Setting realistic pace key to happy holidays, health coach says

January and the New Year are just around the corner. So, too, are resolutions — those vows to drop pounds or adopt a healthier lifestyle.

But Integrated Wellness Coach Althea Raum says the best gift you can give yourself this holiday season is an early start to that effort.

Osoyoos Fitness Coach Althea Raum

Ms. Raum, who helps women and men around the world with her Women Growing Strong and Lean Living programs, suggests a more thoughtful approach to eating, activity and commitment through the holiday season.

“When the holidays happen, pace yourself,” the Osoyoos-based health and fitness coach encourages. “You want to have fun through the holidays. You want to enjoy yourself. But if you don’t look after yourself, the holidays will become a chore.

“Pick and choose and set your boundaries. You don’t have to do everything — you’re allowed to say no.

Instead of the frantic race from event to event, never-ending entertaining and hours spent in the kitchen cooking up treats, Ms. Raum encourages a December built on what she teaches as the four pillars of healthy living: Control, Commit, Prepare and Decide.

Having a happy holiday season starts with decision and commitment, she says. It’s all about deciding you want to have a healthier, more satisfying holiday season and then making the commitment to that desire.

But that commitment has to be realistic. If you love chocolate, for example, there’s no way you can commit to steering clear of your craving through the entire holiday season. Instead, set a more manageable goal.

“Commit to what you can do,” she advises. “Commit to having sweets four days in the first week instead of all seven. The next week commit to three days.

“Always make a commitment you can win at, something that is doable.”

Once you’ve set your holiday “goals,” you can start to prepare for and control your activity. Again, the preparation has to be realistic.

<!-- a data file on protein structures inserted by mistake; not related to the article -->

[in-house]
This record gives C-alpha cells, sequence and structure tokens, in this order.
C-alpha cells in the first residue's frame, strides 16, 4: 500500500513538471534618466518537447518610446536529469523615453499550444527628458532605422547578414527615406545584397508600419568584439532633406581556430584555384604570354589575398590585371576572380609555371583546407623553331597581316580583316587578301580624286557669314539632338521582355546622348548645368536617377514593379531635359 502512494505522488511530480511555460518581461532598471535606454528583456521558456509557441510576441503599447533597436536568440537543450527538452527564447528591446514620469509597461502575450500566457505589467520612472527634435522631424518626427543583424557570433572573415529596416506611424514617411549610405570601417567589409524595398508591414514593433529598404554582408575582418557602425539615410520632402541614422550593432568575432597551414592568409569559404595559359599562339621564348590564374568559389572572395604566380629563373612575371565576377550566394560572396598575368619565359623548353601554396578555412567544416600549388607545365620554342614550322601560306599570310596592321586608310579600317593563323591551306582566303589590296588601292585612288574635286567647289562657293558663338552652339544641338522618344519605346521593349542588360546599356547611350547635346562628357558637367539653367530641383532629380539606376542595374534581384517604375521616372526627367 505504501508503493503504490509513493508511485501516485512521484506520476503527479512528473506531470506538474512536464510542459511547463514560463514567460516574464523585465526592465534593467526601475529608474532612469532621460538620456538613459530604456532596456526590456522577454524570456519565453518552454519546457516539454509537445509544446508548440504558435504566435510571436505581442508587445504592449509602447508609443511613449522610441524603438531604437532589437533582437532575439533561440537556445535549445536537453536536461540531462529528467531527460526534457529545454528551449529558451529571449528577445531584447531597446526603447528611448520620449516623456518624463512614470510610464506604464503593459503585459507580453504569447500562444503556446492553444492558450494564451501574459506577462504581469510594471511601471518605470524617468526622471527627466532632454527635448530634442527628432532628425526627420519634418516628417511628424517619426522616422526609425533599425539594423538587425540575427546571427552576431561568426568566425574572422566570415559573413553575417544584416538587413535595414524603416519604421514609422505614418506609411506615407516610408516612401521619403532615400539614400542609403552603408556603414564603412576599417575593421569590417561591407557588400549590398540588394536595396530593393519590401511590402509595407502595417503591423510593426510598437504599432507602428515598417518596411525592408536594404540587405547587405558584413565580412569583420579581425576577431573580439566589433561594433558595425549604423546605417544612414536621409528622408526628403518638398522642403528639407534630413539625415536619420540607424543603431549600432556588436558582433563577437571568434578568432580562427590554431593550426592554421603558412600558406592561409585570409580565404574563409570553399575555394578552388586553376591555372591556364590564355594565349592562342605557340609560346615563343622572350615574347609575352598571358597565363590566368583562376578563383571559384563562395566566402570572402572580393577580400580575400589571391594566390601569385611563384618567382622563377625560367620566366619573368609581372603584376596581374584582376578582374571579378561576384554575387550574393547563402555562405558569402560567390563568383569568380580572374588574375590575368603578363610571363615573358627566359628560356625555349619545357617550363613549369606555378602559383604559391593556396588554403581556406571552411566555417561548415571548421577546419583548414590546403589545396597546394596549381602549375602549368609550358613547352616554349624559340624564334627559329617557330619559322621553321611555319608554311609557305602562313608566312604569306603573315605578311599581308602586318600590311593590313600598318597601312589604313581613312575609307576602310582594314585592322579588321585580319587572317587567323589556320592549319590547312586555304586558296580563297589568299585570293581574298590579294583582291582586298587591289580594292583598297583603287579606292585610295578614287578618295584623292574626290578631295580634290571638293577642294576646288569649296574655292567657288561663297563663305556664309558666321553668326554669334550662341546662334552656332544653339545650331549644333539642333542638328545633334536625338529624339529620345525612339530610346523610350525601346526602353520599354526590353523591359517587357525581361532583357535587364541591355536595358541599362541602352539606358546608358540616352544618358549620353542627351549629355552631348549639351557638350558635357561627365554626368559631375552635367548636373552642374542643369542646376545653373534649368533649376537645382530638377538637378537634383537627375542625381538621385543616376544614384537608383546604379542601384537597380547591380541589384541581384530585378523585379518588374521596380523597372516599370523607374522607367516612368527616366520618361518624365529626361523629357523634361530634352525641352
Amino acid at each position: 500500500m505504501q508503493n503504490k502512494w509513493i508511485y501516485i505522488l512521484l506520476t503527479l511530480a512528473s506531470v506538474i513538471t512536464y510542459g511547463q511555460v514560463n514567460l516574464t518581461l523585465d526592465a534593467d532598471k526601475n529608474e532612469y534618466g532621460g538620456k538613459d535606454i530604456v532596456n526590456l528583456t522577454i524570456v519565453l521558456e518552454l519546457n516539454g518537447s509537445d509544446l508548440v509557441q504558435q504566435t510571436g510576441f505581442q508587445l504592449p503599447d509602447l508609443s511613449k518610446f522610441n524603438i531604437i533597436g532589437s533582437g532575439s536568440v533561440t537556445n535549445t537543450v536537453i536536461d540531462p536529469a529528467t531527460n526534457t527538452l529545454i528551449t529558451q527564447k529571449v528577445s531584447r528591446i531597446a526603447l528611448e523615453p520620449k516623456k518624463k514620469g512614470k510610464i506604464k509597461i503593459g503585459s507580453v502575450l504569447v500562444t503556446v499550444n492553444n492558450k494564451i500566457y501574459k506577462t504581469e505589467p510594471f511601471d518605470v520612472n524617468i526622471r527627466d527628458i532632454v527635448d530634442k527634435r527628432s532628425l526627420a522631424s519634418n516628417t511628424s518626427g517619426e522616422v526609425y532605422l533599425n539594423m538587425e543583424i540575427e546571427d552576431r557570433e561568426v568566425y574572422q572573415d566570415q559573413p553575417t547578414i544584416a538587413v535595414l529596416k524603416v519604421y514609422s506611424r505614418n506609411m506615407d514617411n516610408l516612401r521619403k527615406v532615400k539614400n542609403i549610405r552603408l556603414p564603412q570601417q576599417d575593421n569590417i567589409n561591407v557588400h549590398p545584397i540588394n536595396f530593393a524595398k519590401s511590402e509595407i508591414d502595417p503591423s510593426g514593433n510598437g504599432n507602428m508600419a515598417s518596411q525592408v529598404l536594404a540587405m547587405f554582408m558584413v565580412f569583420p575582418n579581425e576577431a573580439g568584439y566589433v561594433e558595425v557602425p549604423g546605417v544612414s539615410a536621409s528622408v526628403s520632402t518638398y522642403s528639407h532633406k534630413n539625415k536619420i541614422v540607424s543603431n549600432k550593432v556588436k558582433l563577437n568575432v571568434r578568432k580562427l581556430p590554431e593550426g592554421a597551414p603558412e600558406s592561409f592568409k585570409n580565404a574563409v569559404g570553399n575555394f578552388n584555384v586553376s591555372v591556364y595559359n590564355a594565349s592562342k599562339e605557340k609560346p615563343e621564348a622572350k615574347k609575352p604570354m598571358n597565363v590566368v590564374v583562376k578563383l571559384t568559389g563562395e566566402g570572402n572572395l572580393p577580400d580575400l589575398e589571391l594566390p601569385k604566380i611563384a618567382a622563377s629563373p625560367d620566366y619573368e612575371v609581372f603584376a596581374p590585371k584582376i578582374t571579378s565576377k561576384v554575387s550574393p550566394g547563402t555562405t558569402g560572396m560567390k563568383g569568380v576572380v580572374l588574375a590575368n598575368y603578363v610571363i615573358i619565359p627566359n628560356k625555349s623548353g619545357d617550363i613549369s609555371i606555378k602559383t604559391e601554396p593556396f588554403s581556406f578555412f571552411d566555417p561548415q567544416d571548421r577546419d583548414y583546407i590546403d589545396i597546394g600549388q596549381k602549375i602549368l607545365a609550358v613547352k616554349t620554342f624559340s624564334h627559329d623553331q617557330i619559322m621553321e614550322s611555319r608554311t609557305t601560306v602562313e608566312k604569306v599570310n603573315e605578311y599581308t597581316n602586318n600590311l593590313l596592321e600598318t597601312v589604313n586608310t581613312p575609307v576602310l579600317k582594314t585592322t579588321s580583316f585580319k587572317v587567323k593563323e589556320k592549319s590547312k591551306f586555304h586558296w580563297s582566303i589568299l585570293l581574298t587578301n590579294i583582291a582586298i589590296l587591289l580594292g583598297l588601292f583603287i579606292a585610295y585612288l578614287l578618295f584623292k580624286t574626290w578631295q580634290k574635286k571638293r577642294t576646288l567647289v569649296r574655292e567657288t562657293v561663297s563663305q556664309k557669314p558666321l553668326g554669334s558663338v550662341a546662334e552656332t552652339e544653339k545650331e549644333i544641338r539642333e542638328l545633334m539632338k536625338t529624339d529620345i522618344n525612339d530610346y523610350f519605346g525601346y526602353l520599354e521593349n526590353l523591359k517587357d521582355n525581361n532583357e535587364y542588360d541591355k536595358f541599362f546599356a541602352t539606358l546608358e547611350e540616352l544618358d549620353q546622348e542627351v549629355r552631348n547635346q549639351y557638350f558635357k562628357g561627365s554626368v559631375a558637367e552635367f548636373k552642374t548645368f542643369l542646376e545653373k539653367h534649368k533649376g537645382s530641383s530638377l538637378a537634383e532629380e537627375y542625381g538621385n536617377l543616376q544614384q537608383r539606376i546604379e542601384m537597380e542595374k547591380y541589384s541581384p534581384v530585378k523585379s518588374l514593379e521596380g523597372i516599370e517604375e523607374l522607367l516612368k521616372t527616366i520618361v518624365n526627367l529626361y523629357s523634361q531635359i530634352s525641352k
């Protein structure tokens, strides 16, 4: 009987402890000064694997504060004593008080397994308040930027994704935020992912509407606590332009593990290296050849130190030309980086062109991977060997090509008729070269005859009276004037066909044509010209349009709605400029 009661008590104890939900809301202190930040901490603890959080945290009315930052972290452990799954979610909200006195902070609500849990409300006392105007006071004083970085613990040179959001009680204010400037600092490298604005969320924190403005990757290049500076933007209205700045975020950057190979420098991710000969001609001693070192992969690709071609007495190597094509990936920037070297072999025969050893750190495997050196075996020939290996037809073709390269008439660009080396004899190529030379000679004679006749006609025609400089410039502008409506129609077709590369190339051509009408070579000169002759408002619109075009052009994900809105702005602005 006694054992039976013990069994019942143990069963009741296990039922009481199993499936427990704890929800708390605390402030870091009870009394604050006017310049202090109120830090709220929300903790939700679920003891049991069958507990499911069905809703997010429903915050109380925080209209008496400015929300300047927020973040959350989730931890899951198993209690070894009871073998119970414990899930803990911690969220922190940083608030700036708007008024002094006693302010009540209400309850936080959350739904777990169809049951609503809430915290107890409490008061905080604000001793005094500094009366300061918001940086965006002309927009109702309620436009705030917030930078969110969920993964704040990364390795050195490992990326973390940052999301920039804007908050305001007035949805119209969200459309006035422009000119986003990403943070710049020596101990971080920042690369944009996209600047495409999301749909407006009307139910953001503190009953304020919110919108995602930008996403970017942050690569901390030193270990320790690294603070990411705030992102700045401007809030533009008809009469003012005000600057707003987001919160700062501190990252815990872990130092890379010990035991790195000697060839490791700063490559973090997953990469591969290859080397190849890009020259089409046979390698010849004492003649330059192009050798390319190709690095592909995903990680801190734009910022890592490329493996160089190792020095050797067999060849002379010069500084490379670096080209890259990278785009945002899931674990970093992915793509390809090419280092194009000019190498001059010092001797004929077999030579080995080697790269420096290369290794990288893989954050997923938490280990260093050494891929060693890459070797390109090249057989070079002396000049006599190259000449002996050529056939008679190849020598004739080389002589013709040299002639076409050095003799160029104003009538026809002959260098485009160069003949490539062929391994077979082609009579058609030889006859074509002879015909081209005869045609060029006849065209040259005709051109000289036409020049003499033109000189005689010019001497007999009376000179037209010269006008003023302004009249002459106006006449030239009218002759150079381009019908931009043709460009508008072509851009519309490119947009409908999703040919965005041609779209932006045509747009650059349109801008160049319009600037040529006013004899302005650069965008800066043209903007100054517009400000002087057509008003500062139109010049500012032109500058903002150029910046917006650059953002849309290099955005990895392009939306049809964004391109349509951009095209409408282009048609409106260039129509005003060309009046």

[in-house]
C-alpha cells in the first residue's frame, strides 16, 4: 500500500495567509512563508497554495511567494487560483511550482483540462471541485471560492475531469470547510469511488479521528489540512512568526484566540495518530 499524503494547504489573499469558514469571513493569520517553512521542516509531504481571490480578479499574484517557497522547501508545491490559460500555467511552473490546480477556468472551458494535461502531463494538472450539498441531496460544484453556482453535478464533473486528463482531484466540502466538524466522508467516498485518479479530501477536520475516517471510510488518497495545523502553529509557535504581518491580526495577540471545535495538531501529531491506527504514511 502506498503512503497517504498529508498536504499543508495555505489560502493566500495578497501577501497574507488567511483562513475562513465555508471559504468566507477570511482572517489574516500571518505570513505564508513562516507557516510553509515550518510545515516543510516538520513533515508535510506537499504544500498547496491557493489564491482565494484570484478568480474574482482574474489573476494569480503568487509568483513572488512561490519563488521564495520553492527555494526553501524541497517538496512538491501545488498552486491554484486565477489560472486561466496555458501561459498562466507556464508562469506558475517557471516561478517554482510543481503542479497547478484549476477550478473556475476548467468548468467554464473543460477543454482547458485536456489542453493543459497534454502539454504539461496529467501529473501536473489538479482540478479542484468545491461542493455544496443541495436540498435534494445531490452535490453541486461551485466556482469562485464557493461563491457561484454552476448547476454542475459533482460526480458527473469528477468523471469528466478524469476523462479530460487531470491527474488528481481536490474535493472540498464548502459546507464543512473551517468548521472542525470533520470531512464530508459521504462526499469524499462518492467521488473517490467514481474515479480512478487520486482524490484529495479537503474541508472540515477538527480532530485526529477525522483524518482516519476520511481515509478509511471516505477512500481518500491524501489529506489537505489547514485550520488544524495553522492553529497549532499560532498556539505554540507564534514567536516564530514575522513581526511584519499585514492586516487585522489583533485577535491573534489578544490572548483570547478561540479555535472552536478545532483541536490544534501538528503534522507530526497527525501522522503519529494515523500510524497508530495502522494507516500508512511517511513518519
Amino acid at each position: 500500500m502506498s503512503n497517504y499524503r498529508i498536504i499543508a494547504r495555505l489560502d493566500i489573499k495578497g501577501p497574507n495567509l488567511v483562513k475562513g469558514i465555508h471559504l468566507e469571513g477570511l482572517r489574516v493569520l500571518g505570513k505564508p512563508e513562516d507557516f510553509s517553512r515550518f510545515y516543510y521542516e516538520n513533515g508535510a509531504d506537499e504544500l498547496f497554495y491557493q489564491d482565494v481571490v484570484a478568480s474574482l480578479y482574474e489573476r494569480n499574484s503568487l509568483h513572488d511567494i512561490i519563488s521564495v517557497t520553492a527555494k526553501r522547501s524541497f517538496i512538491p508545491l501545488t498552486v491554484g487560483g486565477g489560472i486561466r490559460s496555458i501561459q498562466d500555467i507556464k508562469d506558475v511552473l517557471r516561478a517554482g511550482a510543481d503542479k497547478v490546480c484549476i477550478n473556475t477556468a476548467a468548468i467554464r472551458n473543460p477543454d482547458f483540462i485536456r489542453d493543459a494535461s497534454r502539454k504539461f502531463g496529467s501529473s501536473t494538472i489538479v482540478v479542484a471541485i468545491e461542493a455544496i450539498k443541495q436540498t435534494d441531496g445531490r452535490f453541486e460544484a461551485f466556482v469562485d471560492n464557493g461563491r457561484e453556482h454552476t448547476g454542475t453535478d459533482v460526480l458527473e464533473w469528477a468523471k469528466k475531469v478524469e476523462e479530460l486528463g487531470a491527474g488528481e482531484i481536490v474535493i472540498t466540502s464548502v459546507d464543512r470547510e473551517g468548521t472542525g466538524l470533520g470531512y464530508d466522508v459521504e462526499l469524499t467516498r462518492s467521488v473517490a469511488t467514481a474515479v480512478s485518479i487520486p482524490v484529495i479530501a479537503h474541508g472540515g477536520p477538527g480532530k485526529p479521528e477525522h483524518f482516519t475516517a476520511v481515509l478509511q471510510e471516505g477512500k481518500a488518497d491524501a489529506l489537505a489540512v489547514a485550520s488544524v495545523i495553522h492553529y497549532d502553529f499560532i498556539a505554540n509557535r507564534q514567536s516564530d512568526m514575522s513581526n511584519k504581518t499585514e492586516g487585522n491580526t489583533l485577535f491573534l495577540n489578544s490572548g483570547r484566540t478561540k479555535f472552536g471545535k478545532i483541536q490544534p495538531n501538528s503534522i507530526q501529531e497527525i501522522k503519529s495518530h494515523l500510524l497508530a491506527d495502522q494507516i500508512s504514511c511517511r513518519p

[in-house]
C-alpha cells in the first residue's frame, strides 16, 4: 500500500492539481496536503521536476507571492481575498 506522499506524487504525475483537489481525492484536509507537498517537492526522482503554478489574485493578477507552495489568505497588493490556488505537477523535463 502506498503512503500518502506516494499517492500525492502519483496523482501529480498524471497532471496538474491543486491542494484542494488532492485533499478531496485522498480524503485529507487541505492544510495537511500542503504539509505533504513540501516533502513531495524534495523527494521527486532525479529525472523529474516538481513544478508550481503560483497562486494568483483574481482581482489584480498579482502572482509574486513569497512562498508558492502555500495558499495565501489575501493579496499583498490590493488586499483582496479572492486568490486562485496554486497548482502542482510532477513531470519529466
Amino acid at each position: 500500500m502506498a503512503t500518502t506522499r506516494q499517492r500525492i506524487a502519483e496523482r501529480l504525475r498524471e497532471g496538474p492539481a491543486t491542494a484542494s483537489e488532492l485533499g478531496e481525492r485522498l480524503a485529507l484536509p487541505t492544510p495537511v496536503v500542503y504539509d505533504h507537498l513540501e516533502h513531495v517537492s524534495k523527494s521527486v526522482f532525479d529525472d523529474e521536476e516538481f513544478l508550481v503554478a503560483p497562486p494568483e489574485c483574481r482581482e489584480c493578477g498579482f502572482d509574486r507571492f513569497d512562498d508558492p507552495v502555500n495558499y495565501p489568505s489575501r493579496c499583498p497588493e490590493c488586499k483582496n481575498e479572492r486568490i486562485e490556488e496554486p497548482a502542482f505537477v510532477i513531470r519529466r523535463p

Say, for example, you have a big dinner event on the horizon. The natural inclination would be to make space for the big meal by limiting food intake during the day.

But, that, says Ms. Raum, is courting disaster.

“A lot of people think they should skip meals because they’re going to a big event in the evening. They starve themselves all day; then they get to the event and they just eat everything in sight.

“Now, the body is hanging on to everything that goes in the mouth because it’s been in starvation mode.”

Through the holiday season, she encourages a good breakfast — a protein, a fat and maybe a vegetable or other non-starchy carb — a mid-morning snack of a fat and protein and finally a good lunch.”

She also encourages exercise — and time for yourself.

“You’ll feel better with exercise,” she says. “You’ll sleep better and you’ll have more energy. At this time of year, everybody’s energy wanes because they’re going, going, going.”

She points again to the four pillars.

“If you’re new to exercise, start slow. Go maybe to the gym once or twice a week or do things at home. Just start slow, so that you win.”

A big part of Althea’s commitment to a healthy holiday lifestyle is finding some “me” time.

“Make time with yourself,” she counsels. “Even if it’s just 15 minutes a day. Read a book, maybe go for a walk, close the door and just disconnect.”

The New Year, she says, is all about developing good habits — and maintaining them. Getting a head start on building those habits — picking one a week and building a solid foundation will make keeping those commitments much easier come the New Year.




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